I'm new to philosophy stackexchange. So I'm confused as to what is acceptable. May I know how to improve this question? (It's getting downvoted)

Locality in quantum gravity?


The question has been "put on hold as off-topic" and I've been told: "While this question may be related to philosophy or occur in a philosophical context, the question itself doesn't seem to be about philosophy, and is therefore not a good fit for our site."

Why is this not about philosophy?

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  • You never know who is going to be here on a given day. We do not keep experts on hand for each philosopher, or a physics specialist at hand. It just depends on the day you post your question, really. We have some very knowledgeable people here in science and mathematics but if you post your questions one after the other it can become mentally taxing for them. – Gordon Nov 26 '19 at 3:38
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    Then there is also the case where the philosophy of science people here do not deem your question to have enough philosophical interest. I agree people should give you feedback on a downvote, but that will always be a problem at Stack Exchange I guess. Don’t take it personally. Don’t ask all your questions at one time. My 2 cents. It’s holiday time in America too, so there may be reduced traffic etc. – Gordon Nov 26 '19 at 3:43

I can't speak to the other voters, but it looks like your question might be a better fit in Physics SE due to the highly technical nature of locality. Prima facie, it seems like it might be after edit a legitimate philosophical reference request; my sense is some of those who voted against it might not be in the analytical school and see the question as too "scientific". Not everyone subscribes to a natural epistemology.

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  • It's been put on hold :/ . I think it will get downvoted on Physics Stackexchange :/ ... I disagree with: "While this question may be related to philosophy or occur in a philosophical context, the question itself doesn't seem to be about philosophy, and is therefore not a good fit for our site." If EPR is game so should this be allowed – More Anonymous Nov 26 '19 at 19:54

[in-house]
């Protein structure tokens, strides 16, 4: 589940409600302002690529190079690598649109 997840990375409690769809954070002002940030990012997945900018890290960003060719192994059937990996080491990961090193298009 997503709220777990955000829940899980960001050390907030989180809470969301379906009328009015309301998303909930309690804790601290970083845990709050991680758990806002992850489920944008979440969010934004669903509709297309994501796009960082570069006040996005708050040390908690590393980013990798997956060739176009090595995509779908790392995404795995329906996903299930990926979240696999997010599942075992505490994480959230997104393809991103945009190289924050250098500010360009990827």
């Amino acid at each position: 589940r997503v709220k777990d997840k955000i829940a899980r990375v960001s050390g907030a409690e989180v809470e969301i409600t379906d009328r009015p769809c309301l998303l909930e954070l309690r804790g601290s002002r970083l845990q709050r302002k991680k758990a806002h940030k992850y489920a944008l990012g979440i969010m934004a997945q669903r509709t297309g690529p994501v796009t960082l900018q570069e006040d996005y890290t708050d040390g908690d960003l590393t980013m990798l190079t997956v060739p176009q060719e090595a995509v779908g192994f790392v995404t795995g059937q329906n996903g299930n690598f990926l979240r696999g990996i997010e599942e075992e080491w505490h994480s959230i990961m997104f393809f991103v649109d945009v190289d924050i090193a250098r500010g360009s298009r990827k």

I voted for off-topic, because quantum gravity is an open problem in physics.

Even so there might be philosophers who have an opinion on those matters, it would mostly be guesswork about physics, not philosophy.

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  • "guesswork about physics, not philosophy." - I see nothing wrong with using intuition, heuristic arguments or thought experiments as guesswork. – More Anonymous Nov 26 '19 at 22:14
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    @ThomasKlimpel That's interesting. How do you differentiate between an open problem in science and an ontological-centric philosophic discussion? Is the philosophy of science, in your view, what determines the ontology, and therefore that which is not adequately addressed by science neither scientific nor philosophical? – J D Nov 26 '19 at 22:24
  • @JD I don't even try. But if somebody had asked about speculations of philosophers on Poincare's conjecture before it was solved by Perelman, I would also have voted to close that question as off topic. – Thomas Klimpel Nov 26 '19 at 22:39
  • @ThomasKlimpel I wanted to ask about (existence of counter to) the Penrose-Lucas argument - but then I can foresee the same (pessimistic) logic applied and it being off topic. – More Anonymous Nov 27 '19 at 3:34
  • @ThomasKlimpel Also it seems to me that there is no role for philosophy to play in physics by this kind of logic :/ – More Anonymous Nov 27 '19 at 3:35
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    @MoreAnonymous My logic is much simpler: If you ask a non-philosophical question to which the only honest answer would be a simple "we don't know yet", then it does not become on-topic for philosophy.SE by just adding "I'm searching for philosopher's who argue for ...? I'm looking for references." – Thomas Klimpel Nov 27 '19 at 8:25
  • @ThomasKlimpel was Mach a philosopher? The honest answer to Mach's conjecture could have been "we don't know yet." Also the first line in wikipedia: "Philosophy of science is a sub-field of philosophy concerned with the foundations, ..." This is foundational so I think it should be allowed. – More Anonymous Nov 27 '19 at 8:31
  • @MoreAnonymous There were many decades between Mach's conjecture and Einstein's solution. So from the perspective of a questions and answers site, your example would have still basically a non-answerable question. So in my opinion, even in that case my close vote would have been justified. As I said, my logic is much simpler, no need to derive conclusions from it unrelated to its context. – Thomas Klimpel Nov 27 '19 at 9:58
  • @ThomasKlimpel We might be going talking past each other or on the same page but yet disagreeing on the scope. I'll summarise as a final comment: 1. Philosophy of Science does include foundations of physics (see wiki) 2. Locality is one of the bedrocks of all physics 3. While one may not know the answer one can still "guess" based on heuristic arguments. 4. This was done historically by philosophers such as Mach via the Mach conjecture. 5. From the perspective of Q&A site it should be possible to provide a whole range of references (Some hopefully be vindicated as Mach was). – More Anonymous Nov 27 '19 at 11:36

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